Wednesday, January 20, 2010

putting the (dumb-as)S in Saligia


I've never quite understood the Seven Deadly Sins. But, as with most things I don't understand, I'm fascinated by them.

For instance, I was surprised to discover that Sloth wasn't even on the original list as such. It was Despair, or even, depending on the interpretation, Sadness -- essentially, the more you read into it, clinical depression. Somebody got smart after a while and decided it was more than a little cruel to condemn someone's medical condition as an A-ticket to the Abyss, or at the very least that adding guilt to sadness rarely accomplished anything but more sadness. So they shifted the sin to one of the more problematic symptoms, and one that's hardly restricted to the depressed. (Note: Dante himself envisioned a cure for melancholy or clinical depression or whatever in Purgatorio: Running continuously at top speed, a version of which works pretty good for me. Whatever that's worth. Bugs the shit out of my wife when I recommend it for others, though. No word on how Mrs. Dante felt.)

Indeed, while there's much to be said for Laziness (frankly, all of the Deadly Sins have their merits if used right), laziness gets my vote for the awfullest of them all. But the Sin Wranglers put it last, at least according to SALIGIA. SALIGIA is a mnemonic acronym, a, uh, lazy man's way to keep track of the naughties. Take the first letter of each sin, in Latin of course, put them together and you've got SALIGIA. Easy! But Sloth, or Acetia, shows up last on the list even though they could have swapped it with the other A and at least put it second. (The other A being Avaricia, or greed, which does, I have to admit, make a pretty good case for itself.)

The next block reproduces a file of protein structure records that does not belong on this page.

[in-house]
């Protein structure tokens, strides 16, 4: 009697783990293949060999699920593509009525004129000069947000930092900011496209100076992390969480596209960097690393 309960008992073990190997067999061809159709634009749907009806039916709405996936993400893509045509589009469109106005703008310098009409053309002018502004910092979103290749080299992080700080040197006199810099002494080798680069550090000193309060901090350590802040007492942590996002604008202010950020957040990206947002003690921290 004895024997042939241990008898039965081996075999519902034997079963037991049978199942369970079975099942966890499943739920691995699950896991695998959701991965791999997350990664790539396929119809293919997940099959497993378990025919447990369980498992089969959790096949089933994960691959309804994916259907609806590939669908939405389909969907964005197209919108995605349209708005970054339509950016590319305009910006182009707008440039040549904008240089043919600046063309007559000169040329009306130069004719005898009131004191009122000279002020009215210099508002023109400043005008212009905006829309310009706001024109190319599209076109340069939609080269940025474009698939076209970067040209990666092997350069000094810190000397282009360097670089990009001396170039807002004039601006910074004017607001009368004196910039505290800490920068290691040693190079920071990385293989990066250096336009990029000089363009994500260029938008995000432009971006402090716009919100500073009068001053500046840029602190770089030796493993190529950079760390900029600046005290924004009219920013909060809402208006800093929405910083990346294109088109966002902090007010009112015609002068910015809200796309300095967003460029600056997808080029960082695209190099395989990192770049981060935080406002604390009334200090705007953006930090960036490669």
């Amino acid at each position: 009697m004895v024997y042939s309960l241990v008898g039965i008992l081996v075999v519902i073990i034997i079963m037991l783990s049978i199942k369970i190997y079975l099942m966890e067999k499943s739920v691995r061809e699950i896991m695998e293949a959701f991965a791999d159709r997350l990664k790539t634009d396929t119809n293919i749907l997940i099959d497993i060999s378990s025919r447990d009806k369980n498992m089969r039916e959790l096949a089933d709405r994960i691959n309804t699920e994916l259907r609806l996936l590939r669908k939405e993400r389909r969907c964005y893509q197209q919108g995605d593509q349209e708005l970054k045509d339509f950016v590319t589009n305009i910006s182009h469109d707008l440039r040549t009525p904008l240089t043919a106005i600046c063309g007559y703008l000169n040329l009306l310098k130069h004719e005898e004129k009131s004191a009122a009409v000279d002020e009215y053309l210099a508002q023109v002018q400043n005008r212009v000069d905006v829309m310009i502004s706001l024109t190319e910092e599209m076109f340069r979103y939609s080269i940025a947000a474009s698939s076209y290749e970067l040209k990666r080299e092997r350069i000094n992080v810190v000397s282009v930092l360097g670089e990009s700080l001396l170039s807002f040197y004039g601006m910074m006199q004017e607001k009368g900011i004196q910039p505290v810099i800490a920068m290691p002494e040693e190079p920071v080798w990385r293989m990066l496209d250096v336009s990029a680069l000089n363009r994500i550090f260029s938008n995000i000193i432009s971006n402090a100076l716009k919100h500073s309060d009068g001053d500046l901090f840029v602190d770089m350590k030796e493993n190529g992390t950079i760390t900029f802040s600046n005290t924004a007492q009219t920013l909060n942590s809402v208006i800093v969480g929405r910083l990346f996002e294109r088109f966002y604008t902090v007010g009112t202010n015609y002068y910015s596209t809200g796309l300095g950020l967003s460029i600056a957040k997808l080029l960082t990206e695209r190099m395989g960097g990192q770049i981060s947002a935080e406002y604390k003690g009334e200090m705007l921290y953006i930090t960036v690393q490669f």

The first sin on the list is Superbia, which is not (yet) a sedan from Hyundai, but Pride. This I don't get. Sure, Pride has its ugly side, but living a life in which you can hold your head more or less high sounds like a motivation more virtuous than deadly. Do not more of the world's ills come from incompetence (the #1 outcome of sloth) than malice (borne often enough of pride)? A great man once said exactly that. Of course, that great man was Napoleon, who did as much as anybody to muck it up for Pride, so maybe we need to let that go.

Besides, I'm quite capable of mucking up Pride all by myself. In Monday's edition, I was proud enough to scan my plaque from the Snowflake 10K to show the world. My water-soluble and melting plaque, if you'll recall. And so yesterday, as I was furiously trying to scan and send a week's worth of Frazz to the syndicate in time to make it to swim practice, I got smited. The plaque wasn't done melting by a long shot, and all my scans were emblazoned with a sketchy, backward "AWARD WINNER" smack in the middle, surrounded by reversed snowflake shrapnel.

Such is the Gods' wrath. That's Ira, by the way. Second-to-last, just ahead of Acedia. I'm just sayin.'

4 comments:

Anonymous said...

I've always thought the superbia of the "7 deadlies" referred more to arrogance or hubris than simple pride. In any case, I don't think scanning an award you earned so you can share it with your readers qualifies. Also mild glass cleaner sprayed on soft cloth (then rubbed on scanner glass, then scanner glass dried with soft cloth) should solve the problem (if you haven't already solved it).

La Professora said...

Took a break from grading to watch a documentary you might enjoy:
NOVA follows 13 sedentary people through a nine-month regimen designed to prepare them for the grueling Boston Marathon.
http://www.pbs.org/wgbh/nova/marathon/program.html

From Sloth to Boston in 9 months. Do-able!

JohnQ. said...

I don't care what language you use. If you want to see sloth in (in)action, come watch me try to get out of bed at 5:45 a.m. on run interval day...

Liz said...

Those medieval Catholics were big on humility. I think the reasoning behind Despair as a sin was, "If you despair, you're not trusting God to fix everything, therefore you're faithless, therefore doom." Which, you're right, really doesn't help. Although I'm not sure the modern (so-called "Western") approach to mental troubles is a huge improvement.